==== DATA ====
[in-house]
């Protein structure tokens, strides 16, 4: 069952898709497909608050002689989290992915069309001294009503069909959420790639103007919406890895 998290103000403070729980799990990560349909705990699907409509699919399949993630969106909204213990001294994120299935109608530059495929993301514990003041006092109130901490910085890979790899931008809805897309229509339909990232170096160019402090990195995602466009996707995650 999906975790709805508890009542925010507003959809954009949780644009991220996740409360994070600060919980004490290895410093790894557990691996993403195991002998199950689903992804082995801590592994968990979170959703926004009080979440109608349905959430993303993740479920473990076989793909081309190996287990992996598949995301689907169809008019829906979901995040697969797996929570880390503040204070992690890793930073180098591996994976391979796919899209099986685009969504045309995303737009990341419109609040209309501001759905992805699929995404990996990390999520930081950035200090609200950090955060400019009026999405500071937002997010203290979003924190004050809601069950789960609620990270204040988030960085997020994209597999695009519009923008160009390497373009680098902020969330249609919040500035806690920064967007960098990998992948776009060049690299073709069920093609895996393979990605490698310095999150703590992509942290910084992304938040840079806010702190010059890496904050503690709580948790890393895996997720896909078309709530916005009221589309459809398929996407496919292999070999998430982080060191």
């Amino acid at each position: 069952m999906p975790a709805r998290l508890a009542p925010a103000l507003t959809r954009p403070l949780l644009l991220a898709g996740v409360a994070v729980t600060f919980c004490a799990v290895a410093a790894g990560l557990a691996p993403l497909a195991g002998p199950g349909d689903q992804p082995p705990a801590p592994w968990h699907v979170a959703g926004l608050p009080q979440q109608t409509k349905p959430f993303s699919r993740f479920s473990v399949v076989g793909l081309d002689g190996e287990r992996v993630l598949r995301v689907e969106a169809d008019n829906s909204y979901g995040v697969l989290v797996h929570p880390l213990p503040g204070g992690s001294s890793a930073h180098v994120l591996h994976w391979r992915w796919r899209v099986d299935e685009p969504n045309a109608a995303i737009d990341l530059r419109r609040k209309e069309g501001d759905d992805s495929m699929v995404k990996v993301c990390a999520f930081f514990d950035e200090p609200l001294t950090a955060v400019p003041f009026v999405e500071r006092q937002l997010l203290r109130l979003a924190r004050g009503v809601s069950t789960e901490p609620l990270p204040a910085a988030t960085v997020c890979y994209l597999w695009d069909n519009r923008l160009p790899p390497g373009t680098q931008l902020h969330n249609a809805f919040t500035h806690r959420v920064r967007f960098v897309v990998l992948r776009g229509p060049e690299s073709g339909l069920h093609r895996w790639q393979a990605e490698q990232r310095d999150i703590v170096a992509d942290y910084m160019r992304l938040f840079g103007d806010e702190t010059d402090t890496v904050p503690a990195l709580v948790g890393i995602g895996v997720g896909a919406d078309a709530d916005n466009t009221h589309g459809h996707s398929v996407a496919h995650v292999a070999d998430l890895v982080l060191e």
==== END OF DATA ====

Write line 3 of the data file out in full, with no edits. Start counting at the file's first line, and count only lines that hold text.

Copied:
């Amino acid at each position: 069952m999906p975790a709805r998290l508890a009542p925010a103000l507003t959809r954009p403070l949780l644009l991220a898709g996740v409360a994070v729980t600060f919980c004490a799990v290895a410093a790894g990560l557990a691996p993403l497909a195991g002998p199950g349909d689903q992804p082995p705990a801590p592994w968990h699907v979170a959703g926004l608050p009080q979440q109608t409509k349905p959430f993303s699919r993740f479920s473990v399949v076989g793909l081309d002689g190996e287990r992996v993630l598949r995301v689907e969106a169809d008019n829906s909204y979901g995040v697969l989290v797996h929570p880390l213990p503040g204070g992690s001294s890793a930073h180098v994120l591996h994976w391979r992915w796919r899209v099986d299935e685009p969504n045309a109608a995303i737009d990341l530059r419109r609040k209309e069309g501001d759905d992805s495929m699929v995404k990996v993301c990390a999520f930081f514990d950035e200090p609200l001294t950090a955060v400019p003041f009026v999405e500071r006092q937002l997010l203290r109130l979003a924190r004050g009503v809601s069950t789960e901490p609620l990270p204040a910085a988030t960085v997020c890979y994209l597999w695009d069909n519009r923008l160009p790899p390497g373009t680098q931008l902020h969330n249609a809805f919040t500035h806690r959420v920064r967007f960098v897309v990998l992948r776009g229509p060049e690299s073709g339909l069920h093609r895996w790639q393979a990605e490698q990232r310095d999150i703590v170096a992509d942290y910084m160019r992304l938040f840079g103007d806010e702190t010059d402090t890496v904050p503690a990195l709580v948790g890393i995602g895996v997720g896909a919406d078309a709530d916005n466009t009221h589309g459809h996707s398929v996407a496919h995650v292999a070999d998430l890895v982080l060191e």